The job creation numbers are slowing down yet I don’t think that is due to a catastrophic economic slowdown. 

The most recent jobs report shows that we have 50-year record low unemployment that is holding month-to-month.  The average hourly wage rate is rising at over 3%.  These factors are signs of a still-strong economy settling in to a cruise control speed for the time being.

What is an ongoing problem is hiring…a problem due to a nearly full (100%) employment situation.  In fact, the latest jobs report revealed there are 6.7 million job openings and a total of only 6.4 million unemployed people available to fill them.  To say it is a candidate’s market would be a gross understatement.

So you are going to have to make adjustments to your hiring process.  Outside of hiring us to do your recruiting, please allow me to make a handful of suggestions to augment your hiring process in this present economy.

Invest the Time
You are going to spend far longer on these activities than you anticipate.  Start by writing, editing and rewriting your job ad.  You are fighting for very few candidates, but one way you can win is to write a better ad than your competitors.  When you talk to the candidates, make sure you know the position well – requirements, expectations, earnings, etc., are all data that you need to have prepared for when those topics arise.  The candidates all have other options so don’t send them away due to your ambiguous answers.

Invest the Money
Job promoting costs are skyrocketing on Indeed and LinkedIn (the two sites I use the most).  This increase is convenient for those sites (and their revenue), but there is no way to change it.  Bite the bullet and invest more money than you expected.  Your well-written ad serves no purpose if if isn’t seen by many candidates.  One more suggestion – repost your ad often (even weekly).  Being at the top of the search list is important and much of that ranking is driven by the recency of your posting.

Compress Your Hiring Process
Your hiring process needs to be moving briskly.  You must assume your strong candidates have multiple opportunities beyond your opportunity.  If you delay, you lose.  I am an advocate for hire slow and fire fast, but you can still run an effective hiring process in a compressed time frame.  Instead of taking a week or two to “get back” to a candidate, you need to make your decision in a matter of 1 or 2 days and get to the next step.  Hiring managers get nervous about these decisions, but that is whywe sell tools to get a reliable measurement of a salesperson’s abilities. To be clear, you should still run your hiring process, but make sure you are not having weeks-long gaps between steps.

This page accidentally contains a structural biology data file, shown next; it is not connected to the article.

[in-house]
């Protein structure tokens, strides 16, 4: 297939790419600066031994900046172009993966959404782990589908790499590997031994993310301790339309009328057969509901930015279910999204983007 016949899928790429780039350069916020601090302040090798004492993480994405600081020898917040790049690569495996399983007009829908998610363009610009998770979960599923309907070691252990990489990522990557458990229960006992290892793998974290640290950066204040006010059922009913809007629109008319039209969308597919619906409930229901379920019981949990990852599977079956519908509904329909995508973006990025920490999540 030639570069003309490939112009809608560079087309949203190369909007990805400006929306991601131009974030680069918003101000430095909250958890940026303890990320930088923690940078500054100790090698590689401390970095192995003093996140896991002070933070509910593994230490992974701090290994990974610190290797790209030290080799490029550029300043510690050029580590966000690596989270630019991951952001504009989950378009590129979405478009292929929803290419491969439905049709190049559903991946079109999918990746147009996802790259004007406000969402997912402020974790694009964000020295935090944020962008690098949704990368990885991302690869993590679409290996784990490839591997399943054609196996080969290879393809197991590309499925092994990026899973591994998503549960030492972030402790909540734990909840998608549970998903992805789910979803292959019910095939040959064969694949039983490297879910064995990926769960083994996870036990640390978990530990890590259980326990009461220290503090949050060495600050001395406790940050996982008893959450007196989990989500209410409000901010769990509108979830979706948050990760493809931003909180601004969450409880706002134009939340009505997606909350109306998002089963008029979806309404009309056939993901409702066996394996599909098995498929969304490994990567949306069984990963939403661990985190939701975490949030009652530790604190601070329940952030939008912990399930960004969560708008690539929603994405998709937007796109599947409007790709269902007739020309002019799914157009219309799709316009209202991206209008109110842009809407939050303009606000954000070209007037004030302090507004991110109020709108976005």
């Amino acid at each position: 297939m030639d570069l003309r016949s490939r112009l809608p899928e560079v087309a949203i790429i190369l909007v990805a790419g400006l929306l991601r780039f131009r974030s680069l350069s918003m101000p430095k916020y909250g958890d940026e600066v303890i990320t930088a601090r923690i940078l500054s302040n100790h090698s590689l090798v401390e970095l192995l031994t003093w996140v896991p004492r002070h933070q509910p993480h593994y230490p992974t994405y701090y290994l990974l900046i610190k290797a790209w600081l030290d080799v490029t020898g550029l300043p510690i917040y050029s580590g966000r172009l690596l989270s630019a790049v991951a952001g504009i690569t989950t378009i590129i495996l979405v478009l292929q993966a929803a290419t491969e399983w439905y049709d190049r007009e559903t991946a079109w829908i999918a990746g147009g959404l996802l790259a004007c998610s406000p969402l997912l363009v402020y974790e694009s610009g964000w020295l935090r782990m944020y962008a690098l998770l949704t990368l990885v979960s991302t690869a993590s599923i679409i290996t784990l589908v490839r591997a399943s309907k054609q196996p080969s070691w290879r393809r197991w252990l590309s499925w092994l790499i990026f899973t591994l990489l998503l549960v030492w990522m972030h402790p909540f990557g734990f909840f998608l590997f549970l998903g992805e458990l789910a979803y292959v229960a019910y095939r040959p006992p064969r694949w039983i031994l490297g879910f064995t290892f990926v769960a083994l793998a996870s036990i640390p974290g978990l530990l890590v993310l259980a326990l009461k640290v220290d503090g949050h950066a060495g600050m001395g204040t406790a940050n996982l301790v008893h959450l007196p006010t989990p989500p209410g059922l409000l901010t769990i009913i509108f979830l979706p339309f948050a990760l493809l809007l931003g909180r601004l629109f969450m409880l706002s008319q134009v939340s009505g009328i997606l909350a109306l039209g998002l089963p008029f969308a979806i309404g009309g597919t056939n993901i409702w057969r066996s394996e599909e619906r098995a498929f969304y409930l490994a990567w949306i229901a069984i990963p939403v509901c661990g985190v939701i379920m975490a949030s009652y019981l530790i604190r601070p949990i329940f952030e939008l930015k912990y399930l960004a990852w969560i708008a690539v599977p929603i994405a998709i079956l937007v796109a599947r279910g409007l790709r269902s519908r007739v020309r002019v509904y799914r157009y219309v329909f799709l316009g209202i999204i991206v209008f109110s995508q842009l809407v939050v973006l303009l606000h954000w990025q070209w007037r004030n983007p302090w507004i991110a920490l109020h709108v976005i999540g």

Compensation will be Negotiated
Many salespeople will negotiate compensation even in slow hiring markets.  I have no qualms about that move (good sales behavior and a sign they are not weak on discussing money).  You must anticipate any offer you make to a sales candidate will be countered.  It is not an affront to you or your offer…as mentioned, it is just good sales behavior.   Salary is salary – know what your top end is for the position, but you don’t necessarily want to lead with it.  More importantly, make sure you have a solid, and real, commission plan to share at the appropriate time in your hiring process.  Any grey area in your compensation plan will be a red flag for the candidate and could potentially push them to another opportunity.

Prepare the Candidate for the Counter Offer
Good salespeople are always in demand, but never more so than in tight labor markets.  If you have identified the candidate as strong, it is safe to bet other hiring companies have done the same.  More importantly, the strong candidate’s current employer may not want to lose them.  If that is the case, you have to anticipate a counter offer from their employer (I have longstanding issues with counter offers).  The best move is to get in front of it – ask the candidate how they are going to handle the impending counter offer from their current employer.  This move works two ways:  first, you prepare them to say no; second, you set it up that there should be a counter offer.  If their employer does not move to a counter offer quickly, the candidate will be disappointed in that employer.  The same principle works when attempting to derail an offer from another hiring company.  You must do this move in this record-setting labor market.

As you can see, the present labor market presents many challenges to hiring talented salespeople.  If you incorporate these 5 hiring hacks into your process, you will improve your efficiency dramatically.  If you are at your wit’s end in trying to fill eternally-open positions, we can help!

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